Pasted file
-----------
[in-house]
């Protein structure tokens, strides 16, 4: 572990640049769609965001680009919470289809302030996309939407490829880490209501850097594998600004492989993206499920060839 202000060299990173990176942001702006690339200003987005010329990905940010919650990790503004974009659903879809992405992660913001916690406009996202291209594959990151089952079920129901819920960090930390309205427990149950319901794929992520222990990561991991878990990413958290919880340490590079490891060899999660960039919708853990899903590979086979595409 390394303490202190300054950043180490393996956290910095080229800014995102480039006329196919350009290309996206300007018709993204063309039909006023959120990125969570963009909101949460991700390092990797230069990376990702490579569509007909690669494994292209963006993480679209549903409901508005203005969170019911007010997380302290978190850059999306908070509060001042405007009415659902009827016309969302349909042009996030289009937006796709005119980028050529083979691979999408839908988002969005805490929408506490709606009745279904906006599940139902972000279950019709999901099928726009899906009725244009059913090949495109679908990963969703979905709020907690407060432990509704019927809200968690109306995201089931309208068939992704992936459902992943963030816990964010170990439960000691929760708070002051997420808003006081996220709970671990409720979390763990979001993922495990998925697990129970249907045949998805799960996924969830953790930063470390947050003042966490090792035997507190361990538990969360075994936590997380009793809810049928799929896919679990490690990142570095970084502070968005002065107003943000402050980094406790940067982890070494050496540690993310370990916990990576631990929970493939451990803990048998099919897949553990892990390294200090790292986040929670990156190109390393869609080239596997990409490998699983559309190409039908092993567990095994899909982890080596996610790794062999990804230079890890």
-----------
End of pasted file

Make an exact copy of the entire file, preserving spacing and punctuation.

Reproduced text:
[in-house]
């Protein structure tokens, strides 16, 4: 572990640049769609965001680009919470289809302030996309939407490829880490209501850097594998600004492989993206499920060839 202000060299990173990176942001702006690339200003987005010329990905940010919650990790503004974009659903879809992405992660913001916690406009996202291209594959990151089952079920129901819920960090930390309205427990149950319901794929992520222990990561991991878990990413958290919880340490590079490891060899999660960039919708853990899903590979086979595409 390394303490202190300054950043180490393996956290910095080229800014995102480039006329196919350009290309996206300007018709993204063309039909006023959120990125969570963009909101949460991700390092990797230069990376990702490579569509007909690669494994292209963006993480679209549903409901508005203005969170019911007010997380302290978190850059999306908070509060001042405007009415659902009827016309969302349909042009996030289009937006796709005119980028050529083979691979999408839908988002969005805490929408506490709606009745279904906006599940139902972000279950019709999901099928726009899906009725244009059913090949495109679908990963969703979905709020907690407060432990509704019927809200968690109306995201089931309208068939992704992936459902992943963030816990964010170990439960000691929760708070002051997420808003006081996220709970671990409720979390763990979001993922495990998925697990129970249907045949998805799960996924969830953790930063470390947050003042966490090792035997507190361990538990969360075994936590997380009793809810049928799929896919679990490690990142570095970084502070968005002065107003943000402050980094406790940067982890070494050496540690993310370990916990990576631990929970493939451990803990048998099919897949553990892990390294200090790292986040929670990156190109390393869609080239596997990409490998699983559309190409039908092993567990095994899909982890080596996610790794062999990804230079890890």